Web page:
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10 Ways to Challenge Yourself in Nature and Landscape Photography

Today we have a guest post from Marc Andre. He is a photographer from Pennsylvania that runs a great photography website called Loaded Landscapes. Be sure to check it out.

One of the things that most of us love about photography is that it’s an ongoing journey. Even the most experienced professionals continue to learn new things and improve their skills.

If you feel like you’ve hit a plateau or find yourself in a creative rut, you may need to do something specific to challenge yourself and get moving in the right direction again.

In this article we’ll look at 10 examples of ways that you can challenge yourself. Take a look at the list and pick a few that seem interesting to you.

1. Start a Series or Theme

You may find renewed excitement or energy in your work if you focus on a particular theme or start a series of some sort. There are all kinds of possibilities here, so you can just choose something that works for you.

For example, I live in southern Pennsylvania. I realized late last year that many of the locations within a 3 or 4-hour drive (PA, NY, MD, and WV) that I wanted to visit are waterfalls. I decided to make it a priority to photograph as many of the waterfalls in my region as possible. So far I’ve made it through about half of my list, and the other half should be completed by the end of the year. It’s a fun theme, and I’ve learned and improved by shooting so many different waterfalls. And, of course, I still photograph other things as well, I’ve just made a conscious effort to pursue this theme for a while.

Photo by Marc Andre

Photo by Marc Andre

2. Commit to a Year-Long Project

The best way to improve your photography is to get more practice. If you commit to consistently take more photos you are almost certain to see your work improve, especially if you are still relatively new to photography.

There are many different ways you can go about this, but one option is to start a 52-week or 365-day challenge that will put you on track to get the experience that will improve your work. is a site where you can upload a new photo every day to document your journey. You can also network with others who are doing the same thing.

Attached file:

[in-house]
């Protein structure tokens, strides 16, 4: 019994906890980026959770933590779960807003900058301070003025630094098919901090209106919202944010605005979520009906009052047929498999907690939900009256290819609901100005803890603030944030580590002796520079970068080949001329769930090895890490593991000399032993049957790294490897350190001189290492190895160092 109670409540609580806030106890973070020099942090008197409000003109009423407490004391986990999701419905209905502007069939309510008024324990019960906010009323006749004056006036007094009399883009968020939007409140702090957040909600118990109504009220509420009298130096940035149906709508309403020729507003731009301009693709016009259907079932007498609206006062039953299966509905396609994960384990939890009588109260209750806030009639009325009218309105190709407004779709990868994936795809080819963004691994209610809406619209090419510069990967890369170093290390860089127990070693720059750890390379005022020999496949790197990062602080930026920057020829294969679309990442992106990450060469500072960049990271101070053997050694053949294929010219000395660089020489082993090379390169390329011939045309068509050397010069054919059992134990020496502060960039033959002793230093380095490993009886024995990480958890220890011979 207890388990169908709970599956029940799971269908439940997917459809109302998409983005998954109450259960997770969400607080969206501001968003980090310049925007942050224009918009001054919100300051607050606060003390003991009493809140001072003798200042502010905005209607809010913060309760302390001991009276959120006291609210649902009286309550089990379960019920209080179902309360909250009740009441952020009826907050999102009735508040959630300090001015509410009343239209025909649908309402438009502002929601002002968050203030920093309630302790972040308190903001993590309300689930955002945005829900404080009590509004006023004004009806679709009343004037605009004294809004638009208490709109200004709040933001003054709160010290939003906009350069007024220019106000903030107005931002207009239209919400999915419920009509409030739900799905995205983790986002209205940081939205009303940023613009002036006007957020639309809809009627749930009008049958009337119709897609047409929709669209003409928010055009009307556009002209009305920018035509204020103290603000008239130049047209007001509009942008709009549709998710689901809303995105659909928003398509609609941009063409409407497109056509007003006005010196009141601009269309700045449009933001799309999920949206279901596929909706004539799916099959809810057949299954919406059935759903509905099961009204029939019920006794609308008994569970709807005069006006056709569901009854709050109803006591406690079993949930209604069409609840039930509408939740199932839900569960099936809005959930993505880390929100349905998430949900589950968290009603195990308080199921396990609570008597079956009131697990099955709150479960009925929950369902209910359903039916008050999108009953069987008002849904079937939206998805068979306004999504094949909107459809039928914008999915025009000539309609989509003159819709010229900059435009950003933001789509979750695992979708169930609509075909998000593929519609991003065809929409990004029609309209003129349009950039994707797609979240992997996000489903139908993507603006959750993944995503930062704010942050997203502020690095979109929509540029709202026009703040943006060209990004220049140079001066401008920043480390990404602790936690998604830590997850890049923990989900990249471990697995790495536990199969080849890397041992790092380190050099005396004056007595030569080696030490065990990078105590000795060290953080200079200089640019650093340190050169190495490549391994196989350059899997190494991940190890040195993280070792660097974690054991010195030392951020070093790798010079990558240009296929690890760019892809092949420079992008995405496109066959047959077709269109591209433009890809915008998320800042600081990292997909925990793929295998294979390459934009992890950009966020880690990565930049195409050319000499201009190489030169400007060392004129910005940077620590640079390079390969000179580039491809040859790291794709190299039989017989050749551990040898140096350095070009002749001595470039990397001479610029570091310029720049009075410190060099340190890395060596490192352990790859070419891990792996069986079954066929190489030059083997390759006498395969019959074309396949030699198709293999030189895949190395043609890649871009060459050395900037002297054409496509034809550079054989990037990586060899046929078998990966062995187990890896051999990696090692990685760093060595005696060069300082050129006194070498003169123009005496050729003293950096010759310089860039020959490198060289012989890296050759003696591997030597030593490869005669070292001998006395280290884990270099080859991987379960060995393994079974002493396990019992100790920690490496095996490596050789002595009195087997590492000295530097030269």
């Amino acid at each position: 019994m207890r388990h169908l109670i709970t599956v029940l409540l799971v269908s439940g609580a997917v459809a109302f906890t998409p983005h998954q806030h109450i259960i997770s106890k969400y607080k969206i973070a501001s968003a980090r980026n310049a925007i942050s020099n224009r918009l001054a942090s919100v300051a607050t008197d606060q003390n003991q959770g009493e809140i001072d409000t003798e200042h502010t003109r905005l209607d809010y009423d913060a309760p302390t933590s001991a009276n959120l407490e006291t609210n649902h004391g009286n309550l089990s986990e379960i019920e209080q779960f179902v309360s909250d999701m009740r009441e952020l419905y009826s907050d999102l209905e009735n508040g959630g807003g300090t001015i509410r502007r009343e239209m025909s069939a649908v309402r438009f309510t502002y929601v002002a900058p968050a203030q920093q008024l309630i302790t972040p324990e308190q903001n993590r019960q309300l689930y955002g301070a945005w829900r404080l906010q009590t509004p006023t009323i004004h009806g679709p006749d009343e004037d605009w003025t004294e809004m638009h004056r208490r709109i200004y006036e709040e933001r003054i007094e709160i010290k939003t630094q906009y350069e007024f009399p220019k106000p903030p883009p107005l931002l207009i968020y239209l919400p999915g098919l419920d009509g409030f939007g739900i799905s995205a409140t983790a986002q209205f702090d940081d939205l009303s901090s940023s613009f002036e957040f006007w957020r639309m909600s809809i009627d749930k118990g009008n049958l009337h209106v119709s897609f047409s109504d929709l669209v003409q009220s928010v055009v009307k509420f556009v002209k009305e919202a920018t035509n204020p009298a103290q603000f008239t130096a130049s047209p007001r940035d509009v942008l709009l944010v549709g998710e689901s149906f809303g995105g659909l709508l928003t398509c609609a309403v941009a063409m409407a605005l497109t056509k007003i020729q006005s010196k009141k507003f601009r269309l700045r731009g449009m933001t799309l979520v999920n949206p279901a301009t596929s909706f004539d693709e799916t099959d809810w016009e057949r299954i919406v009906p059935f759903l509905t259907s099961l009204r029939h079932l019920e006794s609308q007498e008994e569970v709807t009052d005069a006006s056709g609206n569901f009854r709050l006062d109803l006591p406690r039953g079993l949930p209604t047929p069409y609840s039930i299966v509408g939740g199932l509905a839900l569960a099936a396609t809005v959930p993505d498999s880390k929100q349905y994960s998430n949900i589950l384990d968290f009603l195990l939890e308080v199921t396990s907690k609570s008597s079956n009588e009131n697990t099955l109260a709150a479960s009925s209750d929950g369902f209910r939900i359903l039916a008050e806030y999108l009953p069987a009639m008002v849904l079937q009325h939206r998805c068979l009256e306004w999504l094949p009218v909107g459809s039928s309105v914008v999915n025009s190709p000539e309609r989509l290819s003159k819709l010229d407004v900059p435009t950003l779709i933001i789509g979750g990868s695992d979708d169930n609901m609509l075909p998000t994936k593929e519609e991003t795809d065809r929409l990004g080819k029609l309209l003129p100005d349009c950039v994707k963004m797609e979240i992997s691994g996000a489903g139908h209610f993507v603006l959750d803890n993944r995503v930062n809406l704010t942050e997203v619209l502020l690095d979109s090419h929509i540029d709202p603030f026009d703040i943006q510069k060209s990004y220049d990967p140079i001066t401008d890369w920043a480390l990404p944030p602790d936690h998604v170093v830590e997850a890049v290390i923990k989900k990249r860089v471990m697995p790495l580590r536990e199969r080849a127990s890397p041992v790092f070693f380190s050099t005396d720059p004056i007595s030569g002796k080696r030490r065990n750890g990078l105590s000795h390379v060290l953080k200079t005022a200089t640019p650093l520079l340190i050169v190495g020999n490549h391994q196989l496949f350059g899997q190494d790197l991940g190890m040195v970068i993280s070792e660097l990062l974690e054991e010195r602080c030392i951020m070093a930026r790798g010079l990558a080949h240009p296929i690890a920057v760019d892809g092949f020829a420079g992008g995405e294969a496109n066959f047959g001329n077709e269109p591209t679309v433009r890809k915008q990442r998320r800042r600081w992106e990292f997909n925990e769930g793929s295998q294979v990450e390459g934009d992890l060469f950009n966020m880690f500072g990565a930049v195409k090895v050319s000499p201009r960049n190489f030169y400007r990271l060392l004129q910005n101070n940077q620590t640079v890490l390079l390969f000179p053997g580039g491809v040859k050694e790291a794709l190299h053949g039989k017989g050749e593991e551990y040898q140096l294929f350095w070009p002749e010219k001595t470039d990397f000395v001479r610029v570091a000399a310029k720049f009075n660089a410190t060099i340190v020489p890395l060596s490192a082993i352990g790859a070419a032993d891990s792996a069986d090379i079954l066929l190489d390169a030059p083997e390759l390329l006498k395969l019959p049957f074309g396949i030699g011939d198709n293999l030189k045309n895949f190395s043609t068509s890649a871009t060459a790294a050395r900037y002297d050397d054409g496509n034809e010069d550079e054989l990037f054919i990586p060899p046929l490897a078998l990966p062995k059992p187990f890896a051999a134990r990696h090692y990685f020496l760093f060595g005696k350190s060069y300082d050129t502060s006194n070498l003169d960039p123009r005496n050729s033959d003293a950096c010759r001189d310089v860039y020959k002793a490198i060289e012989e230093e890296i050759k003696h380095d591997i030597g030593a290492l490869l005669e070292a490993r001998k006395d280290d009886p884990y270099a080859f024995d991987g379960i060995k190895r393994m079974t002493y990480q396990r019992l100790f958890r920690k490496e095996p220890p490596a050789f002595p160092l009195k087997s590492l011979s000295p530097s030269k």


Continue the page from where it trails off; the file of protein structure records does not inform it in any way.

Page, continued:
Another option is the 52-week challenge created by Dogwood Photography. It includes tasks related to landscape photography as well as other types, like portraits.

3. Try Night Photography

Shooting at night is another way to get unique results. You could capture the landscape, a star-filled sky, the Milky Way, or the moon. The same scene will look completely different at night than it does during the day.

If you don’t have much experience with night photography this is a great way to challenge yourself, because there are a lot of intricacies to shooting at night. See this article for tips on night landscape photography.

Photo by Skeeze

Photo by Skeeze

4. Return to a Previous Location

If you find yourself not getting out to photograph as often as you would like because you’ve already photographed the interesting places near you, why not pay another visit to the same locations? Returning to the same locations is a great way to improve your skills and your results. The same location can look drastically different from one season to the next, in different weather, or at different times of the day.

Challenge yourself to photograph the location from a different perspective. Don’t settle for the easy views that everyone photographs. Make an effort to find new subjects, new angles, new compositions, or new ways to capture the same scenes.

Become an expert of the locations near you, and you’ll find that your photos will drastically improve.

5. Find a New Location to Shoot

This may seem like a contradiction to the previous point, but it’s really just another option. You can even do both if you like. Finding a new location can be exciting and fun, and it’s a great way to get photographs that are different from the ones you already have.